There is no absolute treatment that assures complete cure of an established measles infection. Fortunately, there are certain ways to treat the specific symptoms and also some measures to prevent the severe symptoms after the exposure to the viruses which are:

  • Antipyretic medications: To reduce the fever caused due to Measles. Several over-the counter (OTC) drugs may be given, including Paracetamol, Naproxen, Ibuprofen, etc.  Do not give aspirin to children below 3 years and teenagers suffering from flu symptoms.
     
  • Antibiotics: Antibiotics are often chosen to treat the complications of the measles such as pneumonia and ear infections.  
     
  • Vitamin A supplements: Those with vitamin A deficiency are more prone to get contracted with measles. Hence giving vitamin A supplementation (in a dose of 200,000 IU for children > 1 year old for two days) may help to reduce the symptoms of Measles. 
     
  • Post-exposure immunization: It is recommended to get vaccinated within 72 hours of suspected exposure to Measles virus. This helps to reduce the severity of the symptoms and may last for a short span of time.
     
  • Immune serum globulin: It is an injection containing antibodies (body’s defence cells) that provides fighting strength against measles infection. It is typically indicated in those with a weakened immunity, pregnant women and infants, within 6 days of exposure to the virus. If given on time, it helps to reduce the severity of the symptoms and prevents them from worsening. 

Lifestyle and home remedies

In addition to medical management following lifestyle interventions may offer additional benefits while dealing with the Measles. These may include:

  • Drinking plenty of water
  • Taking sufficient rest
  • Taking medicines or adopting home remedies to treat cough and sore throat (gargling with a mixture of warm water and salt may help to get relief from sore throat)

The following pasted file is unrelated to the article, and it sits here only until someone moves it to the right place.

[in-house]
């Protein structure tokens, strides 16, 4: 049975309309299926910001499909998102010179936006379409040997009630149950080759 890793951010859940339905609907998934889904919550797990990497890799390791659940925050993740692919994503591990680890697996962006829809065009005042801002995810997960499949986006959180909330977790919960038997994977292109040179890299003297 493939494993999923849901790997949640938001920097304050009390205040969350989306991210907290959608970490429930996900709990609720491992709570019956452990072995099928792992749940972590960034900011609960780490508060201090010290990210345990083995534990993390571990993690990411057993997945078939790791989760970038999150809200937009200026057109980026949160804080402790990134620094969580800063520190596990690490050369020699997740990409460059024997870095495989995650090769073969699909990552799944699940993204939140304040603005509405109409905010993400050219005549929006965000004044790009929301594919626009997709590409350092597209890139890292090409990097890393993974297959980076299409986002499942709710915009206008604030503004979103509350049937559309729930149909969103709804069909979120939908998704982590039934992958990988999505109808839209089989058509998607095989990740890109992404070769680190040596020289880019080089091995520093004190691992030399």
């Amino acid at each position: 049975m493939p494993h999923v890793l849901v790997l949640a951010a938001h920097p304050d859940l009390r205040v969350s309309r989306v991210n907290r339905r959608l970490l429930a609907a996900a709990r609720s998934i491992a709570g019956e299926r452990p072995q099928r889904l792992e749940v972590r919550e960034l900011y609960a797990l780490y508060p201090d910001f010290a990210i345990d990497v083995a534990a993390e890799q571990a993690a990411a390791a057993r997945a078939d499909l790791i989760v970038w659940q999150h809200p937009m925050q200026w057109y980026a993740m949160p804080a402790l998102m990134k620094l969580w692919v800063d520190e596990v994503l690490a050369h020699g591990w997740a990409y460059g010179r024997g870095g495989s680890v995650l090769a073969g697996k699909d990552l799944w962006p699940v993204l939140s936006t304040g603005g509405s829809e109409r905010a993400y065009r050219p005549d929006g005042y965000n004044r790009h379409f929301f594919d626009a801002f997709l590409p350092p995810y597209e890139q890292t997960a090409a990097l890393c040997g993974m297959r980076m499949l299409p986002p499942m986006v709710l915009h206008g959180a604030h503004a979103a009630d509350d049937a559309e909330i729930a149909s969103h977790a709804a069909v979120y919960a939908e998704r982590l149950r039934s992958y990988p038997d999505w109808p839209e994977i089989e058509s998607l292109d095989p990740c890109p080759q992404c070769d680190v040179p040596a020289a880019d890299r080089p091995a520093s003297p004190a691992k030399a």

• Resting your eyes by avoiding reading, television or exposure to light

Home remedies:

  • A mixture of turmeric, honey and milk may help to boost the immunity
  • A mixture of licorice and honey may help to treat cough and sore throat
  • A barley bath can help to reduce the severity of the skin rashes

 

Prevention is always better than cure. Some tips are:

  • Protect yourself/ your child from close contact with an infected person or items handled by him or her
  • If you have anyone infected at home, keep him/ her isolated
  • Maintain a good personal and surrounding hygien
  • Keep the floors clea
  • Wash hands frequentl
  • Ask your children to use a sanitizer in school premises before meal
  • The most important is “getting vaccinated” against Measle
  • Measles immunization: It is a must for all those born after 1957 and older than 6 months to get vaccinated against Measles.  It is available as “Mumps, Measles Rubella vaccine (MMR)”. The complete vaccination schedule is mandatory which includes two doses; one at the age of 12 to 13 months and second, at the age of 3.4 to 5 years.

Eating right: Here are the recommendations -

  • Eat healthy(fresh fruits and vegetables)
  • Eat foods containing vitamin A
  • Drink plenty of fruit (citrus) juice e.g. Orange, lemon, etc. (Sources of vitamin C)
  • Include good sources of fiber and minerals in your diet
  • Avoid coffee, tea and carbonated beverages
  • Cut down the processed, fatty and oily food from your diet.

 

 

 

*Disclaimer This is not medical advice. The content is for educational purposes only. Please contact your doctor for any health care issues.